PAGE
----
PHOTO SHOWCASE: Berkshire Hathaway at Regency Court
VIDEO: Warren Buffett and Bill Gates take on Olympian Ariel Hsing in table tennis match
VIDEO: Warren Buffett sells diamonds at Borsheim's
* * *
While Warren Buffett traded table tennis shots with a U.S. Olympian, matched wits with Bill Gates at bridge and sold thousands of dollars in jewelry Sunday, his shareholders were digesting a free brunch as well as the messages he gave them about money during his company's weekend for capitalism in Omaha.
“He's a master teacher,” said Bob Klein, a portfolio manager from Newport Beach, Calif., who made his 15th trip to Omaha for the annual shareholders meeting of Berkshire Hathaway Inc., the investment company headed by Buffett. “I always learn something that helps cement my knowledge of investing.”
Dairy farmer Roly Tavernor said he “thoroughly enjoyed” his first trip to Omaha. “Everyone's been so friendly.”
He said he uses management methods at his dairy operation in Shropshire, England, gleaned from Buffett's annual report to shareholders. While he and a friend, Irishman Mike Murphy, came to the U.S. for the long weekend, his dairy managers are in charge back in the U.K.
“I allow them to do as their character allows them to do,” Tavernor said. He said he was impressed by the positive comments about Berkshire's future from Buffett and Berkshire Vice Chairman Charlie Munger during Saturday's meeting.
“Berkshire's a very fine company and probably will continue to be so in the foreseeable future,” Tavernor said, adding that he would consider buying more Berkshire shares.
This also was the first Berkshire meeting for Betsy Ronspies of Omaha, who is studying hospitality management at the University of Nebraska-Lincoln. She said she followed the business points during Saturday's five hours of questions and answers by Buffett and Munger and was impressed with Buffett's wit.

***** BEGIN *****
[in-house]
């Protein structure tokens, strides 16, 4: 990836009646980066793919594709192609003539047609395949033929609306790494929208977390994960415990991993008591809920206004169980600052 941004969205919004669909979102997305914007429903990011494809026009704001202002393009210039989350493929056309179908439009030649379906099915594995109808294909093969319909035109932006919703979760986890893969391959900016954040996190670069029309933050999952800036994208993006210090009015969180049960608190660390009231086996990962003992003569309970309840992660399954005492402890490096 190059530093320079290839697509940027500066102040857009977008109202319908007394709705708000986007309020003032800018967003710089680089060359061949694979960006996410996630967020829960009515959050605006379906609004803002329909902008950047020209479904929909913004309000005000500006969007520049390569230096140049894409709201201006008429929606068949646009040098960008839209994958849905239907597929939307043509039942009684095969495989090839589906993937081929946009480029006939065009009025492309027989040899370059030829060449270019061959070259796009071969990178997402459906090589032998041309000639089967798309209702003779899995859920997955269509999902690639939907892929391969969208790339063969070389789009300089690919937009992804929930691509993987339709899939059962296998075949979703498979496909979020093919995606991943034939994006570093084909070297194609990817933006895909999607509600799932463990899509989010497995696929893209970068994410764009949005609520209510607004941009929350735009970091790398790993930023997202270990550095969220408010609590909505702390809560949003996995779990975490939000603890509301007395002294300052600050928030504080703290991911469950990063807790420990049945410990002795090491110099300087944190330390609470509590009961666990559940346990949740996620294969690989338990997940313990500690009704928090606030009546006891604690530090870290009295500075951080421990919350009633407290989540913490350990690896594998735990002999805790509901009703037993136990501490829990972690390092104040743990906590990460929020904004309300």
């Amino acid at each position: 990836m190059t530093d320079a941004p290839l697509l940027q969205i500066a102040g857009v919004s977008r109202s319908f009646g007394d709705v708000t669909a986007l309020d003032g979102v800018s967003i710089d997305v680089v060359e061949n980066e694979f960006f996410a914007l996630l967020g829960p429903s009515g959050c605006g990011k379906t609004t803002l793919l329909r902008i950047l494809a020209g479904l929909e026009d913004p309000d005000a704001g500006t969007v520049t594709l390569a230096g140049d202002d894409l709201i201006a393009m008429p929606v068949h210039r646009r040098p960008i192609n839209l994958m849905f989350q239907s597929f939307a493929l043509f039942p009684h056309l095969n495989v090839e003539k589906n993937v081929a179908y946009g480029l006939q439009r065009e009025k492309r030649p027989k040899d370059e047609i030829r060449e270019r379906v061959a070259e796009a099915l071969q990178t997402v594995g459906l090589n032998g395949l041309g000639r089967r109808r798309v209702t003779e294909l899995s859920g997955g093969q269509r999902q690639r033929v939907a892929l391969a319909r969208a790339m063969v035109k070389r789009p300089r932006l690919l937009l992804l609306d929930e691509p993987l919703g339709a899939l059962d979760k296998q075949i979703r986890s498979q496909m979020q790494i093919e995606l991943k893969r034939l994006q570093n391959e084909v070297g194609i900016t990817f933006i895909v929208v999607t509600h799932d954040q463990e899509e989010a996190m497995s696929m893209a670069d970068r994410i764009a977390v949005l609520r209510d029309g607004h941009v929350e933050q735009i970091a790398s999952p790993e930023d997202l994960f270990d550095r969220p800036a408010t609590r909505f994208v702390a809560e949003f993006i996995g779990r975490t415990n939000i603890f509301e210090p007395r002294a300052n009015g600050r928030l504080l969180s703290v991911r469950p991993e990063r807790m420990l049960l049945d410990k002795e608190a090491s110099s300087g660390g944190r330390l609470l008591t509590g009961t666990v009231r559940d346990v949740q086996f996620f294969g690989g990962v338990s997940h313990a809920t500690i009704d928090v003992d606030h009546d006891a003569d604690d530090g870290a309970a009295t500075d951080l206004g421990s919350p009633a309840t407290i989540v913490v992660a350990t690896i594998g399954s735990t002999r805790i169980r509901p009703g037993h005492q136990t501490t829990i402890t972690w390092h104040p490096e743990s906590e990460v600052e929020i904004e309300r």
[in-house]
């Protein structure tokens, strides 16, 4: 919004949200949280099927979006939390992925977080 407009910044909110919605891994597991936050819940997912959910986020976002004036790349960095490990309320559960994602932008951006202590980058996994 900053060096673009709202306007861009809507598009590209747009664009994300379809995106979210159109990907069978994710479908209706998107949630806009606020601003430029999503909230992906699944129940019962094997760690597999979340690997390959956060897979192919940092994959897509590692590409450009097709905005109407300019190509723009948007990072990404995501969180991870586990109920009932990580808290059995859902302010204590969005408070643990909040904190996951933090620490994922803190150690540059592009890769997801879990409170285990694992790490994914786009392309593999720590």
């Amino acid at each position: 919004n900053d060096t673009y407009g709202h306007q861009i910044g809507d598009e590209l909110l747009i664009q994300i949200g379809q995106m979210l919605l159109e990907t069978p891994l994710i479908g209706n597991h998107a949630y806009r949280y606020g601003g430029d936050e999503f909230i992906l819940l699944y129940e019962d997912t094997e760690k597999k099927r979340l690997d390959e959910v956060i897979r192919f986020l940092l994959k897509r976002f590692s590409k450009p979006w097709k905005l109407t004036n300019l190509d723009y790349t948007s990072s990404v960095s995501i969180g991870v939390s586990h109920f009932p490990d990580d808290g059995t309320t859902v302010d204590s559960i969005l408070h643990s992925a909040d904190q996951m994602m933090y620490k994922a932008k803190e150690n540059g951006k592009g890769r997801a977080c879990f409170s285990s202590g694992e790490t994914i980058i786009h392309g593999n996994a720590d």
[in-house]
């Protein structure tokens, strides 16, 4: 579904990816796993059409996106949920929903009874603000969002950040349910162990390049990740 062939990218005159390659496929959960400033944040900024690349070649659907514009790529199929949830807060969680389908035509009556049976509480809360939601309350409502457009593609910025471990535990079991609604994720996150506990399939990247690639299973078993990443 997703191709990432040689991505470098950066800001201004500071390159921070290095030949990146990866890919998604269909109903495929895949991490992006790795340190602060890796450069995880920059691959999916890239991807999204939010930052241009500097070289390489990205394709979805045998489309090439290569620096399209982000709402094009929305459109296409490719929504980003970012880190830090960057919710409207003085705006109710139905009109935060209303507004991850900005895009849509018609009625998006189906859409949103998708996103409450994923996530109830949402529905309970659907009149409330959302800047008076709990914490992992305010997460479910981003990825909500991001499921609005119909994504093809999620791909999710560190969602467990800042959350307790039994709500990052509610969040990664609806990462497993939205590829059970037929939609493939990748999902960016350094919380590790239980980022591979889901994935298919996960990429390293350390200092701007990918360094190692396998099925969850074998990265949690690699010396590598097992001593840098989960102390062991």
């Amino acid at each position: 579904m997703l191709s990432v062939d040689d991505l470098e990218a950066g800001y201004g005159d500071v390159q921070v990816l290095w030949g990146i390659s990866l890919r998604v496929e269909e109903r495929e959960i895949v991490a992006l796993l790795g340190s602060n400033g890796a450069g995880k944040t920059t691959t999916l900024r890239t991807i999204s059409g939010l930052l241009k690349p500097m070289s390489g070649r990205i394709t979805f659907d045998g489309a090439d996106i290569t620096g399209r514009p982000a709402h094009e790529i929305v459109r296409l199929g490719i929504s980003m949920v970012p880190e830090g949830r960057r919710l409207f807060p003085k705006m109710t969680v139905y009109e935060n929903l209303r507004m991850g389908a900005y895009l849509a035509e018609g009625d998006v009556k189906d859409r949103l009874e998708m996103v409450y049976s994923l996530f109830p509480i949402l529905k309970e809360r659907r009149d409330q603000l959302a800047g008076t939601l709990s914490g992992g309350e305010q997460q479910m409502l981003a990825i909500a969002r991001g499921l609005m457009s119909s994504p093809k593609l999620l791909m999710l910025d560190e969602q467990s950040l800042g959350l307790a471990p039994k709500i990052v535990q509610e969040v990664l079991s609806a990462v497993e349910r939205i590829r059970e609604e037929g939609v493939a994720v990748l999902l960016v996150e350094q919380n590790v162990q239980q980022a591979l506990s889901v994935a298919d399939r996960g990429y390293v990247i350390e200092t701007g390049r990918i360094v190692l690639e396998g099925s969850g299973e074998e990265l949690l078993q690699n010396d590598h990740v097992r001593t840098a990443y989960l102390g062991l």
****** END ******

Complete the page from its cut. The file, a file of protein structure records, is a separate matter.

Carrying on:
“He had a little sass to him,” Ronspies said. “He has that sense of humor to keep him grounded.”
Meeting veteran Arvin Lee of St. Charles, Ill., said he was satisfied with Buffett's discussion about his health and Berkshire's CEO succession plan.
Berkshire's directors have designated a successor and two backups, although they are unnamed. Buffett announced last month that he will be treated for prostate cancer this summer. Saturday, he called it a nonevent that won't create lasting problems or cause him to miss any work.
“People are in place,” Lee said. “I trust him.”
Adam Thodey of Denver said he appreciated Buffett's willingness to share his ideas with the shareholders.
“He reminds me of my grandfather — good advice,” said Thodey, 38. “Over the next 10 years we need to get that experience out of his head so we can learn.”
Thodey recently closed a business he had started and is looking for an aerospace job. He once owned a share of Class A Berkshire stock but lost his job and had to convert it into the cheaper Class B shares and sell some to pay bills.
They were among several thousand Berkshire shareholders at the brunch at Regency Court, where Buffett and Microsoft co-founder Bill Gates, who is a Berkshire director, tried their luck — it was bad — against table tennis champion Ariel Hsing of San Jose, Calif. After a bridge session, Buffett made his way to Borsheims, Berkshire's Omaha jewelry store, to close deals with customers lined up by the store's sales staff.
Bruce Heinlein of Bellevue bought a diamond ring for his wife, Barbara, for their 10th anniversary. They came early Sunday, picked out a 1.21-carat, pillow-cut white diamond in a setting surrounded by smaller diamonds and waited for Buffett to hit the sales floor.
“We wanted to buy something special,” Heinlein said.
The Omaha World-Herald Co. is owned by Berkshire Hathaway Inc.
Contact the writer:
Warren Buffett and Bill Gates play Olympian Ariel Hsing in a table tennis match.
Warren Buffett sells diamonds at Borsheim's.